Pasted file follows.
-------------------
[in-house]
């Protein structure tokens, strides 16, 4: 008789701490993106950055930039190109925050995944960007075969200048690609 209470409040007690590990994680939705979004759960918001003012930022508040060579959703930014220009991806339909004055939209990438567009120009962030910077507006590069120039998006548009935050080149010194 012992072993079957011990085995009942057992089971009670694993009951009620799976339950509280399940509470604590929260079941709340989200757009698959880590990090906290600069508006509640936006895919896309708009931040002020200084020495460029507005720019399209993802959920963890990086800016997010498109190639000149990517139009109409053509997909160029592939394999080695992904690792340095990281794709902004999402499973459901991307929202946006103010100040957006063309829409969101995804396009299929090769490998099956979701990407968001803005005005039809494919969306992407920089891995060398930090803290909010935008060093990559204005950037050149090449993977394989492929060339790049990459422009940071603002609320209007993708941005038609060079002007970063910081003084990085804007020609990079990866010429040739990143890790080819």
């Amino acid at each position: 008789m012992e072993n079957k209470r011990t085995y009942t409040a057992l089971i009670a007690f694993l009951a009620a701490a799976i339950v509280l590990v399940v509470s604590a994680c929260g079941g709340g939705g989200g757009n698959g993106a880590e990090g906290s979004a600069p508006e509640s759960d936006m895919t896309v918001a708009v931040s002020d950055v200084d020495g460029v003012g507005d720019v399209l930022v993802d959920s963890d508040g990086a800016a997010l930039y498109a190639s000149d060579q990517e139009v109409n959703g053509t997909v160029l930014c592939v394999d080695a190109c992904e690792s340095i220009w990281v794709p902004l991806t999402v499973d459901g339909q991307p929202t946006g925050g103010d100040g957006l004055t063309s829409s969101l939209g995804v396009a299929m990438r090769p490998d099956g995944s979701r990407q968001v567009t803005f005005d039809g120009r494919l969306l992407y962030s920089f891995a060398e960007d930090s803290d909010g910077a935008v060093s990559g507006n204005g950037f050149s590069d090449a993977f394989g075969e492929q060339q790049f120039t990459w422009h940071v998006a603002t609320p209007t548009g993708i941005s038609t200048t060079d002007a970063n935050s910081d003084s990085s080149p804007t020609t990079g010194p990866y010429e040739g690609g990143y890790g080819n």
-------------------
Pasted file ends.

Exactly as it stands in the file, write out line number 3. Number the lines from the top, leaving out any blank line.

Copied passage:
């Amino acid at each position: 008789m012992e072993n079957k209470r011990t085995y009942t409040a057992l089971i009670a007690f694993l009951a009620a701490a799976i339950v509280l590990v399940v509470s604590a994680c929260g079941g709340g939705g989200g757009n698959g993106a880590e990090g906290s979004a600069p508006e509640s759960d936006m895919t896309v918001a708009v931040s002020d950055v200084d020495g460029v003012g507005d720019v399209l930022v993802d959920s963890d508040g990086a800016a997010l930039y498109a190639s000149d060579q990517e139009v109409n959703g053509t997909v160029l930014c592939v394999d080695a190109c992904e690792s340095i220009w990281v794709p902004l991806t999402v499973d459901g339909q991307p929202t946006g925050g103010d100040g957006l004055t063309s829409s969101l939209g995804v396009a299929m990438r090769p490998d099956g995944s979701r990407q968001v567009t803005f005005d039809g120009r494919l969306l992407y962030s920089f891995a060398e960007d930090s803290d909010g910077a935008v060093s990559g507006n204005g950037f050149s590069d090449a993977f394989g075969e492929q060339q790049f120039t990459w422009h940071v998006a603002t609320p209007t548009g993708i941005s038609t200048t060079d002007a970063n935050s910081d003084s990085s080149p804007t020609t990079g010194p990866y010429e040739g690609g990143y890790g080819n």